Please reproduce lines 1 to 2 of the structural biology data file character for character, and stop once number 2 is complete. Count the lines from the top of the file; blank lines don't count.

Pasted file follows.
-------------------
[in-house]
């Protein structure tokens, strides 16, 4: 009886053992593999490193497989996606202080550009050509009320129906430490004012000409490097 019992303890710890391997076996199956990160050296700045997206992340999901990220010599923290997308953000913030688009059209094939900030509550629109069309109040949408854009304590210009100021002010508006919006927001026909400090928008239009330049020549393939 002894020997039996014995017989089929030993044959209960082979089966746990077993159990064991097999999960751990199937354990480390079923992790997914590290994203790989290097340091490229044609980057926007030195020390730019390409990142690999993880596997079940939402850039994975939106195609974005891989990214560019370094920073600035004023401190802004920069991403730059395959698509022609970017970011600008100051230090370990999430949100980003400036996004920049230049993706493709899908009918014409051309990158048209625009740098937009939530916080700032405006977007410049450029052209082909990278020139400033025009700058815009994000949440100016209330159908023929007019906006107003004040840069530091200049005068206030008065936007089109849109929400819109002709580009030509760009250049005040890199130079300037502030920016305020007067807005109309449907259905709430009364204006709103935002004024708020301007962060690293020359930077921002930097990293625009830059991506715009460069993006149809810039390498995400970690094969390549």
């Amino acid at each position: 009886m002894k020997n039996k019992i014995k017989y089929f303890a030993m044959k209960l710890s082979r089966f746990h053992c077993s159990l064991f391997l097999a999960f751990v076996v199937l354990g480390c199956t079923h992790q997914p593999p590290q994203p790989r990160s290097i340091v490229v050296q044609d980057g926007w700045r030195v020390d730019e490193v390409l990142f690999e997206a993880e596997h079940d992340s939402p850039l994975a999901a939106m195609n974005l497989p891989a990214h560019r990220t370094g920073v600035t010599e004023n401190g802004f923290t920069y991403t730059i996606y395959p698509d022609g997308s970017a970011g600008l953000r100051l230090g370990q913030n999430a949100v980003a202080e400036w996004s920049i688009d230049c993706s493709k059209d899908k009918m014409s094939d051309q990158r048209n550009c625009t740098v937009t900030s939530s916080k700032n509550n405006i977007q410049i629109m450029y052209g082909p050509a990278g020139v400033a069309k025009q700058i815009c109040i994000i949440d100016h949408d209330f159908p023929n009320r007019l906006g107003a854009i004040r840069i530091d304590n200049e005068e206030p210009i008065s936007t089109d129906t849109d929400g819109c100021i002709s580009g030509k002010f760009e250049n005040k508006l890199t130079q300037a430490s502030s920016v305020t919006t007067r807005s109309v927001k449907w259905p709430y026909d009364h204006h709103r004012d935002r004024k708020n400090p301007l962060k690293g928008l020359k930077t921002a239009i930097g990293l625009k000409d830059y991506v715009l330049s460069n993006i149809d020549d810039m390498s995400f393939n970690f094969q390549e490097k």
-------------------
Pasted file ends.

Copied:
[in-house]
């Protein structure tokens, strides 16, 4: 009886053992593999490193497989996606202080550009050509009320129906430490004012000409490097 019992303890710890391997076996199956990160050296700045997206992340999901990220010599923290997308953000913030688009059209094939900030509550629109069309109040949408854009304590210009100021002010508006919006927001026909400090928008239009330049020549393939 002894020997039996014995017989089929030993044959209960082979089966746990077993159990064991097999999960751990199937354990480390079923992790997914590290994203790989290097340091490229044609980057926007030195020390730019390409990142690999993880596997079940939402850039994975939106195609974005891989990214560019370094920073600035004023401190802004920069991403730059395959698509022609970017970011600008100051230090370990999430949100980003400036996004920049230049993706493709899908009918014409051309990158048209625009740098937009939530916080700032405006977007410049450029052209082909990278020139400033025009700058815009994000949440100016209330159908023929007019906006107003004040840069530091200049005068206030008065936007089109849109929400819109002709580009030509760009250049005040890199130079300037502030920016305020007067807005109309449907259905709430009364204006709103935002004024708020301007962060690293020359930077921002930097990293625009830059991506715009460069993006149809810039390498995400970690094969390549």